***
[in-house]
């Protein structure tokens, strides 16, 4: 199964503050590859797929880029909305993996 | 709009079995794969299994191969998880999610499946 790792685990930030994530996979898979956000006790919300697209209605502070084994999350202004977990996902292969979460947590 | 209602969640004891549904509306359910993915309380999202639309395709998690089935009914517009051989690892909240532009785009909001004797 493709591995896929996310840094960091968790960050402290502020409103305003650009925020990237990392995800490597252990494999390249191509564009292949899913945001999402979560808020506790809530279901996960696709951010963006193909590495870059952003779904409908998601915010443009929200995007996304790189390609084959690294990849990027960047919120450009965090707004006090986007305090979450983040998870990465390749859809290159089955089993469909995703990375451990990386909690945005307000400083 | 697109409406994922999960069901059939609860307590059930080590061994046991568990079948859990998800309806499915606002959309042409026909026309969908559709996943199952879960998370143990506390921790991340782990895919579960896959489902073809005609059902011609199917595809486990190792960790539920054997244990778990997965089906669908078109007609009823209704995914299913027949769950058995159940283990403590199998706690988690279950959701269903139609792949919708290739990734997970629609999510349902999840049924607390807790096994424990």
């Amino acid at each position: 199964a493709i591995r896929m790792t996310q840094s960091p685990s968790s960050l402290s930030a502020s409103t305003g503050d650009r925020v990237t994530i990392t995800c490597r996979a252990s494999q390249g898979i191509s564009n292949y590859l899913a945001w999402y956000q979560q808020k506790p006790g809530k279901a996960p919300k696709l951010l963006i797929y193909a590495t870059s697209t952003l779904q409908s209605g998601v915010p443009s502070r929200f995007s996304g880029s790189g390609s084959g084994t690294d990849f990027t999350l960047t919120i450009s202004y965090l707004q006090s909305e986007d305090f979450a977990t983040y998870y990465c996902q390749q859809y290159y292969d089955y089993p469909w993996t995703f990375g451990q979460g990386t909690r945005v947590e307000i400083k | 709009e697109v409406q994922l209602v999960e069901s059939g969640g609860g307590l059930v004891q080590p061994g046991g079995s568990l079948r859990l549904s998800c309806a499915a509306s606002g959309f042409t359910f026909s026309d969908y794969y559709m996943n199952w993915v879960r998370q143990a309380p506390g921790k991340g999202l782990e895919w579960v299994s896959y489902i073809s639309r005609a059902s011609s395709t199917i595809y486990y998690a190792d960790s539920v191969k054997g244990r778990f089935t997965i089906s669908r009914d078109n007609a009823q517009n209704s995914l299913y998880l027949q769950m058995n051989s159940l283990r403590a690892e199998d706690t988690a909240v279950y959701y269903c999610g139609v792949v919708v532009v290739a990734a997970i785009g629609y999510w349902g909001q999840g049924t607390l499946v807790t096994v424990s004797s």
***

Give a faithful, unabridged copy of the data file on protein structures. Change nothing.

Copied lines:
[in-house]
């Protein structure tokens, strides 16, 4: 199964503050590859797929880029909305993996 | 709009079995794969299994191969998880999610499946 790792685990930030994530996979898979956000006790919300697209209605502070084994999350202004977990996902292969979460947590 | 209602969640004891549904509306359910993915309380999202639309395709998690089935009914517009051989690892909240532009785009909001004797 493709591995896929996310840094960091968790960050402290502020409103305003650009925020990237990392995800490597252990494999390249191509564009292949899913945001999402979560808020506790809530279901996960696709951010963006193909590495870059952003779904409908998601915010443009929200995007996304790189390609084959690294990849990027960047919120450009965090707004006090986007305090979450983040998870990465390749859809290159089955089993469909995703990375451990990386909690945005307000400083 | 697109409406994922999960069901059939609860307590059930080590061994046991568990079948859990998800309806499915606002959309042409026909026309969908559709996943199952879960998370143990506390921790991340782990895919579960896959489902073809005609059902011609199917595809486990190792960790539920054997244990778990997965089906669908078109007609009823209704995914299913027949769950058995159940283990403590199998706690988690279950959701269903139609792949919708290739990734997970629609999510349902999840049924607390807790096994424990």
């Amino acid at each position: 199964a493709i591995r896929m790792t996310q840094s960091p685990s968790s960050l402290s930030a502020s409103t305003g503050d650009r925020v990237t994530i990392t995800c490597r996979a252990s494999q390249g898979i191509s564009n292949y590859l899913a945001w999402y956000q979560q808020k506790p006790g809530k279901a996960p919300k696709l951010l963006i797929y193909a590495t870059s697209t952003l779904q409908s209605g998601v915010p443009s502070r929200f995007s996304g880029s790189g390609s084959g084994t690294d990849f990027t999350l960047t919120i450009s202004y965090l707004q006090s909305e986007d305090f979450a977990t983040y998870y990465c996902q390749q859809y290159y292969d089955y089993p469909w993996t995703f990375g451990q979460g990386t909690r945005v947590e307000i400083k | 709009e697109v409406q994922l209602v999960e069901s059939g969640g609860g307590l059930v004891q080590p061994g046991g079995s568990l079948r859990l549904s998800c309806a499915a509306s606002g959309f042409t359910f026909s026309d969908y794969y559709m996943n199952w993915v879960r998370q143990a309380p506390g921790k991340g999202l782990e895919w579960v299994s896959y489902i073809s639309r005609a059902s011609s395709t199917i595809y486990y998690a190792d960790s539920v191969k054997g244990r778990f089935t997965i089906s669908r009914d078109n007609a009823q517009n209704s995914l299913y998880l027949q769950m058995n051989s159940l283990r403590a690892e199998d706690t988690a909240v279950y959701y269903c999610g139609v792949v919708v532009v290739a990734a997970i785009g629609y999510w349902g909001q999840g049924t607390l499946v807790t096994v424990s004797s």